Etatu works in Msambweni, Kenya. We aim to build a resourceful community. Our focus is education, particularly for girls and children who are orphans. Etatu helps children into school, providing families with uniforms and school supplies and sponsoring children. We train teachers. We fund a community jigger clinic and orphans’ feeding scheme.
In 2013, the community asked Etatu for help to build a community meeting space and library. No primary school in the area has a library. The community provided the land for this; it was an honour to be gifted with land and trusted in this way.
We decided on a circular ‘banda.’ With funds raised specifically by school children in Somerset, it was finished earlier this year. The banda is a place where pupils can do homework, read school books which they cannot possibly afford themselves and hold study groups. Village groups hold meetings there. Teachers volunteer extra lessons in the holidays there. Young children have stories read to them. However, this is in an ad hoc way, with a limited number of books, all of which are well worn.
Proposals for future use of the space are many: a childrens’ library is the significant priority, homework groups, much needed supplementary maths and English lessons and a story-telling area for the youngest children. The banda will allow the primary school to think about art, music or library sessions and provide a space to store teaching resources and a venue for teacher training. It is electrified, and has a powerful solar lamp, meaning children can visit to do their homework after dusk. It has a counter designed for three computers and a printer.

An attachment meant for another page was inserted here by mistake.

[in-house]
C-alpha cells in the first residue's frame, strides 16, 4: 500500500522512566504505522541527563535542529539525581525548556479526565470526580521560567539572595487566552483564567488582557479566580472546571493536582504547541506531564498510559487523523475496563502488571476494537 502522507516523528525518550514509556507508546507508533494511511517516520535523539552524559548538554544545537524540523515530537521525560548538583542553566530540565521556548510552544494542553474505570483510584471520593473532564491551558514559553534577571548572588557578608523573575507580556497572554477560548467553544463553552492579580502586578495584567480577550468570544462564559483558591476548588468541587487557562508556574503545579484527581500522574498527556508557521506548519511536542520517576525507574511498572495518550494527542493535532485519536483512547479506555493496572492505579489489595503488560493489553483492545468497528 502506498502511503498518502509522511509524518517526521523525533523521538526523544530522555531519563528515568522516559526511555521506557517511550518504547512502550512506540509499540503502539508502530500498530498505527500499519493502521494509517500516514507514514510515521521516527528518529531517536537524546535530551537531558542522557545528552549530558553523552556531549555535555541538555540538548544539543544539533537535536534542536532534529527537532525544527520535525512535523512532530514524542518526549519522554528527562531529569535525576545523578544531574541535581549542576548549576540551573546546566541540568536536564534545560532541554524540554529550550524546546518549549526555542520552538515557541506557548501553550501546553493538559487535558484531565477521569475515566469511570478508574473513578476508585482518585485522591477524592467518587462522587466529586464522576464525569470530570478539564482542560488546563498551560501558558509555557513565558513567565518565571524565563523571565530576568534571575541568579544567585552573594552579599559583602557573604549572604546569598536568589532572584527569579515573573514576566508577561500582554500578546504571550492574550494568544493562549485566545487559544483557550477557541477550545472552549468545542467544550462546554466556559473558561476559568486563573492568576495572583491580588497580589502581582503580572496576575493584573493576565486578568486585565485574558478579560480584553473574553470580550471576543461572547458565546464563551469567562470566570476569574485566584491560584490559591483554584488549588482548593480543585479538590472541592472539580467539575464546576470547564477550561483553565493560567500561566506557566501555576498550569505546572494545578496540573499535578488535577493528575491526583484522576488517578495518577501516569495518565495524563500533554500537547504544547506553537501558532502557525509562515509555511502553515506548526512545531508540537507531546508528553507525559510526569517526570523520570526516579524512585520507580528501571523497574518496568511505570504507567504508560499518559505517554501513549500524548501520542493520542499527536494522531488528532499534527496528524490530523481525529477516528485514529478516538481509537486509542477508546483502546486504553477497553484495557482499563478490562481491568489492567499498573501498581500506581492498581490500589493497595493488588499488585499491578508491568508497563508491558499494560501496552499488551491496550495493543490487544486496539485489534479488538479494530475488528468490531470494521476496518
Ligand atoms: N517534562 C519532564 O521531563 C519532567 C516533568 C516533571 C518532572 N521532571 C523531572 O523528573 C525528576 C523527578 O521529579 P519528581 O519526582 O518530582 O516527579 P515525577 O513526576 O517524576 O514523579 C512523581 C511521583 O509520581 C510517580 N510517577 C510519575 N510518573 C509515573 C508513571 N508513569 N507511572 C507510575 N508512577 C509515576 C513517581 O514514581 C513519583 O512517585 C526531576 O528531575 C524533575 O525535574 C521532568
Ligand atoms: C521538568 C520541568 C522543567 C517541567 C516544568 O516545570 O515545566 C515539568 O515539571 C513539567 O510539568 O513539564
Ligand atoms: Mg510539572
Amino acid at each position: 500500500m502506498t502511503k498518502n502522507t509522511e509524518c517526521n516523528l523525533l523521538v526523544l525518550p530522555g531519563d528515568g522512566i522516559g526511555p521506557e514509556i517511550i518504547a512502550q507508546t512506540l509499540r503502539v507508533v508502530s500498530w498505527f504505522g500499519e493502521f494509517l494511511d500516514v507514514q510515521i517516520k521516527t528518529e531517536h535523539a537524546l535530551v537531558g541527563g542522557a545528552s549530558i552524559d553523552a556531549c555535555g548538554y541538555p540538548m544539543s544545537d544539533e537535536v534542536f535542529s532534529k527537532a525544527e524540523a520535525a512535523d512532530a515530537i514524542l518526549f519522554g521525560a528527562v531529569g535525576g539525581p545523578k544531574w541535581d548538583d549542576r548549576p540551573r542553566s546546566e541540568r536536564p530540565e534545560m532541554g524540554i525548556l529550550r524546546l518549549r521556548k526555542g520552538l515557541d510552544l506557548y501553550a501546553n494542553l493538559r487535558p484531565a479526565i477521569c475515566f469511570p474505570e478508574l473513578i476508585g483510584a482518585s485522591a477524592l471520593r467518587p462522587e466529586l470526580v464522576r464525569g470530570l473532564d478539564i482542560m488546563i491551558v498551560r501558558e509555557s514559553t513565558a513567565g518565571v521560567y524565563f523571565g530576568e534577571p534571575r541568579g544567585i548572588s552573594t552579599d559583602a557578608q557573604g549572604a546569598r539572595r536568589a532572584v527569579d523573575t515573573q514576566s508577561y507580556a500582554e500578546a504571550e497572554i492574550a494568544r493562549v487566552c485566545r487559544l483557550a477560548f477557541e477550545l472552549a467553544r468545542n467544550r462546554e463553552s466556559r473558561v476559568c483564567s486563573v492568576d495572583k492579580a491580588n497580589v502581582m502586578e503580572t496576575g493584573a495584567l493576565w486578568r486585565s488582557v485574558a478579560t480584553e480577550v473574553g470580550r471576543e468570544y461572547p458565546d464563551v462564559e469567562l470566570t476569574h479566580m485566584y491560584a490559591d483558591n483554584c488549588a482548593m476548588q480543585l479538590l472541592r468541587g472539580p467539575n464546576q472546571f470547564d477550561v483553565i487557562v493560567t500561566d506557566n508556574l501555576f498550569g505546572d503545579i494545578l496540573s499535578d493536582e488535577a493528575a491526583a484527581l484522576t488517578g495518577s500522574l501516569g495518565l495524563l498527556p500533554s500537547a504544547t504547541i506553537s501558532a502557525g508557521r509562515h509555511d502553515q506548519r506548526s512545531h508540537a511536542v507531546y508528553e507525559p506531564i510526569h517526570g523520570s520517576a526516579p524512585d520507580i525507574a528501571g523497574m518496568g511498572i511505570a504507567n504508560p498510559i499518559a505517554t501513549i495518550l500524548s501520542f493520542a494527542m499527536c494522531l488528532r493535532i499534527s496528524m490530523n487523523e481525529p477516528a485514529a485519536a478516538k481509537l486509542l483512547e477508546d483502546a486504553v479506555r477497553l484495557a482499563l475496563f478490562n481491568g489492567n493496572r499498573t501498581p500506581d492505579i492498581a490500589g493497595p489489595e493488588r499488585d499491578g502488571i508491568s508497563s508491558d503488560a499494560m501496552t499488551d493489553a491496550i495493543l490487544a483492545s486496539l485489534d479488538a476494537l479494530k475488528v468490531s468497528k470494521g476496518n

We support these aspirations and plans. We believe in the power and impact of books and that access at an early age is key. We could not provide every child with all the books they needed however. We did not want to restrict our help to the primary school, where access is impossible for older youths, toddlers and families, particularly as any “open door” policy by one headmaster could be changed by the next. The Learning Banda library set in the heart of the village was the answer.
The grant from Better World Books means we can now complete the banda, with quality shelving and fixtures, complementing the quality of the building workmanship. We will develop a childrens’ corner, provide educational board games and buy two local papers every day. We will stock a complete range of text books for the Kenya curriculum. This will mean that the most motivated have a facility to help them, while any struggling children can secure support.
We intend to “professionalise” the banda’s use and management, so that it is comes to be used almost all the time, seven days a week. After equipping it, we will provide training in its management. Filled with books and efficiently organised, the banda can offer much. Its role will be evident in a number of ways: an immediate increase in the number of people who use it; access to news and books will be opened up to everyone; a wider range of activities will be scheduled; school achievement will be improved; young children can obtain an early grounding not previously available to them.
The grant from Better World Books is an invaluable part of realising the community vision. We are very grateful.